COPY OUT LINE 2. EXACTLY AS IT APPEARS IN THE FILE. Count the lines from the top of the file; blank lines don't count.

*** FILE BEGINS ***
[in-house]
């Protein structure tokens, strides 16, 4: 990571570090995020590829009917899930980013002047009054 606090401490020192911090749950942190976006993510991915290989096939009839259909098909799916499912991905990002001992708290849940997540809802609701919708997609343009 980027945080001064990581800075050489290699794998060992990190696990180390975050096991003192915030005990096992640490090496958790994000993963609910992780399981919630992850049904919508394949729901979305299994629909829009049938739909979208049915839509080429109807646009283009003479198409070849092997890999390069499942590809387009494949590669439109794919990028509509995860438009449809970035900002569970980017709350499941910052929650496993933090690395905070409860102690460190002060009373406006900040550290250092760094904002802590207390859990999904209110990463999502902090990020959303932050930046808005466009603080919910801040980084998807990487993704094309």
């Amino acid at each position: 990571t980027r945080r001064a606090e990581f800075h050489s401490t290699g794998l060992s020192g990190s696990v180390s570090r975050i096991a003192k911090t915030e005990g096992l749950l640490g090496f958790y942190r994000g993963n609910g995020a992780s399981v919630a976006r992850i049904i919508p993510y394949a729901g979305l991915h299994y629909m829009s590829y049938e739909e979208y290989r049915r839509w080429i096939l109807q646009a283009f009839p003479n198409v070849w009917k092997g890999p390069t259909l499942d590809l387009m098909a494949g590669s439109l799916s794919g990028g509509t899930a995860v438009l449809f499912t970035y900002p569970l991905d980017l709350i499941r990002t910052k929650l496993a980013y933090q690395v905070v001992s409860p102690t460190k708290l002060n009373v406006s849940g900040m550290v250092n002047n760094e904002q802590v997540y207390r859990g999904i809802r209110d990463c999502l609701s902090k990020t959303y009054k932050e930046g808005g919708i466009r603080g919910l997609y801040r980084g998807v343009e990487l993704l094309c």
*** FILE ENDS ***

């Protein structure tokens, strides 16, 4: 990571570090995020590829009917899930980013002047009054 606090401490020192911090749950942190976006993510991915290989096939009839259909098909799916499912991905990002001992708290849940997540809802609701919708997609343009 980027945080001064990581800075050489290699794998060992990190696990180390975050096991003192915030005990096992640490090496958790994000993963609910992780399981919630992850049904919508394949729901979305299994629909829009049938739909979208049915839509080429109807646009283009003479198409070849092997890999390069499942590809387009494949590669439109794919990028509509995860438009449809970035900002569970980017709350499941910052929650496993933090690395905070409860102690460190002060009373406006900040550290250092760094904002802590207390859990999904209110990463999502902090990020959303932050930046808005466009603080919910801040980084998807990487993704094309």